Nest CEO Marwan Fawaz is stepping down as the smart home gadget maker is reshuffled yet again, now operating under the Google division responsible for the company’s Home smart speakers, according to a report from CNET. Just five months ago, Fawaz oversaw Nest’s reintegration under Google; for the last three years prior to that, Nest operated as an independent entity under Google parent company Alphabet.
The decision to bring Nest back under the Google umbrella was designed to help hardware chief Rick Osterloh better integrate Nest products with Google’s own hardware and software, much of it increasingly driven by artificial intelligence advances. Now, Fawaz is taking on an advisory role, and Nest will be overseen by Rishi Chandra, the vice president of product management for Google’s home and living room products. CNET reports that many inside the company felt that Fawaz was not an adequate leader of Nest and more of an operations manager, and the change is reportedly a welcome one.
“Marwan led the integration planning efforts and was responsible for determining our organizational strategy, in consultation with me, Rishi and our employees,” Osterloh told CNET in a statement. “We decided together to make these changes so we can better serve our users.”
In a separate statement given to The Verge, Osterloh downplayed criticisms of Fawaz’s performance and refuted the notion that his departure as CEO was related to his standing with employees:
We are accelerating the merger of our Home and Nest teams to provide our users and businesses with even better services under the leadership of Rishi Chandra. Marwan Fawaz is a strong CEO with a track record of operational excellence who led the integration planning efforts and was responsible for determining our organizational strategy. Marwan has done a remarkable job driving revenue growth, improving product quality, expanding the product portfolio and user satisfaction at Nest. Nest’s employee retention and satisfaction have significantly improved over his time with the team. Unsourced comments suggesting otherwise are wrong. I am pleased to report that he will stay with us as an executive advisor for our hardware business, for Alphabet companies, and future strategic investments.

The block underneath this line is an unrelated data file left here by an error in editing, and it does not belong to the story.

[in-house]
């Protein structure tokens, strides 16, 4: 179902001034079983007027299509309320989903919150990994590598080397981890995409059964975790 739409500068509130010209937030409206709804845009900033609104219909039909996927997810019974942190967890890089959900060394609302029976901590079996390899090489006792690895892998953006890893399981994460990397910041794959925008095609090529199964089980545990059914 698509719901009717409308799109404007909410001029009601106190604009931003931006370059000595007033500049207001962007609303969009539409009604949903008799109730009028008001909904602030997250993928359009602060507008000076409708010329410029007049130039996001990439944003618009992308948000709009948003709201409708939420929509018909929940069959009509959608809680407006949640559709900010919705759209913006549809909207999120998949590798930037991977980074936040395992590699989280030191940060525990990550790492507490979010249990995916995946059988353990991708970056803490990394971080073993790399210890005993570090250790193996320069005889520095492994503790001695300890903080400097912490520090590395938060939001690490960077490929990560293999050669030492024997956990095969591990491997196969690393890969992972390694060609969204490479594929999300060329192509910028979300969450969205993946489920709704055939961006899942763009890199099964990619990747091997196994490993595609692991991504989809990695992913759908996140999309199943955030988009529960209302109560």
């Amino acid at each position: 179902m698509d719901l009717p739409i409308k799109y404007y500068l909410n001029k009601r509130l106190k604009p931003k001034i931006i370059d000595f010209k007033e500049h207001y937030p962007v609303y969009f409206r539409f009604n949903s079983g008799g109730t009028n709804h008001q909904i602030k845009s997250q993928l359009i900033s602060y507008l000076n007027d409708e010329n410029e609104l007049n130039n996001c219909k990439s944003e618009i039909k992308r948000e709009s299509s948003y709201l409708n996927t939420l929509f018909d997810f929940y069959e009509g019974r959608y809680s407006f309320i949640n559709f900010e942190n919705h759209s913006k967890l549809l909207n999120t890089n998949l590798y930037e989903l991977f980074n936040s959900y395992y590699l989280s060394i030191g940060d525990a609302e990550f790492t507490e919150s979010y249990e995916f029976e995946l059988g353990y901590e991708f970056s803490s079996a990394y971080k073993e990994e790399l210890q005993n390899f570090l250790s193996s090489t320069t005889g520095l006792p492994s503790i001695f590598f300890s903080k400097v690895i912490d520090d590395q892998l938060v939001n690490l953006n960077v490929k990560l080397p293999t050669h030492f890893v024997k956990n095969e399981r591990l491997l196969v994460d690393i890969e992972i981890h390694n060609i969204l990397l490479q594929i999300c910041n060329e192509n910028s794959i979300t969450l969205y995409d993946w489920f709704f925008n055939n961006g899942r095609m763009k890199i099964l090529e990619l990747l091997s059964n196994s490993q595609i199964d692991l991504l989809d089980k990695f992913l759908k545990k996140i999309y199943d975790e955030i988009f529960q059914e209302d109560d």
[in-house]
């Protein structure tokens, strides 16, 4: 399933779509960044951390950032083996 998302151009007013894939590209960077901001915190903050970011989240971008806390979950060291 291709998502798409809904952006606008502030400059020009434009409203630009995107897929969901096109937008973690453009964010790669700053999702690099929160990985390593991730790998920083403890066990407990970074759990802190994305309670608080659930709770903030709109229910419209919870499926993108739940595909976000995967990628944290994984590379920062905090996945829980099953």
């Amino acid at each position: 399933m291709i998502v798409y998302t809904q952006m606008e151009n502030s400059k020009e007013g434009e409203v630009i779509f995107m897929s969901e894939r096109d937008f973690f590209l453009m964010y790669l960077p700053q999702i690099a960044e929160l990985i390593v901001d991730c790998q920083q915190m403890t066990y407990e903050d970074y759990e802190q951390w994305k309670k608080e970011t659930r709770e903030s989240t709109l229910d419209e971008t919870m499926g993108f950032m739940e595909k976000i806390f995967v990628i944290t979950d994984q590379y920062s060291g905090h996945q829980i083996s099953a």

Google has no plans to retire the Nest brand, and it sounds like Nest’s thermostats, cameras, and home security products will continue their development cycles separate from Google’s Home smart speakers, Pixel smartphones, and Chromecast streaming devices. Still, now that Nest is under Chandra, we may see even deeper integrations between Nest and Google software, like when Google Assistant was added to the Nest Cam IQ earlier this year.
Nest has struggled to find its place within Google since the Alphabet restructuring
Nest has had a shaky four years since it was acquired by Google in January of 2014. The unprecedented Alphabet restructuring in the summer of 2015 deprived it of key Google resources, according to CNET, and the company was asked to meet more rigorous milestones and develop products faster. Nest co-founder and CEO Tony Fadell left a year later, but not before Dropcam founder Greg Duffy, who had left the company in late 2015, said it was a “mistake” selling his smart camera startup to the Google-owned Nest. (Duffy reportedly hated working for Fadell and now works for Apple where, ironically, Fadell led the original iPod team.) Earlier this year, Nest co-founder Matt Rogers, its active chief product officer, also left the company.
Amid all that, CNET reports that Alphabet even considered selling Nest in 2016 to none other than Amazon, with talks described as “serious discussions” in an effort known internally as Project Amalfi. Though Fadell reportedly scuttled the deal by threatening to leave, which he would go on to do later that year regardless, it seems like Alphabet leadership has struggled to help Nest grow and find its place within its complex corporate structure.
Now, with Nest under Google’s home and living room product division, it may have finally found stable footing to continue developing its products. This time, it sounds like the company will have continued access to Google resources with the added benefit of having even more direct access to Google’s AI software.
Update July 18, 11:37PM ET: Added second statement from Google’s Rick Osterloh.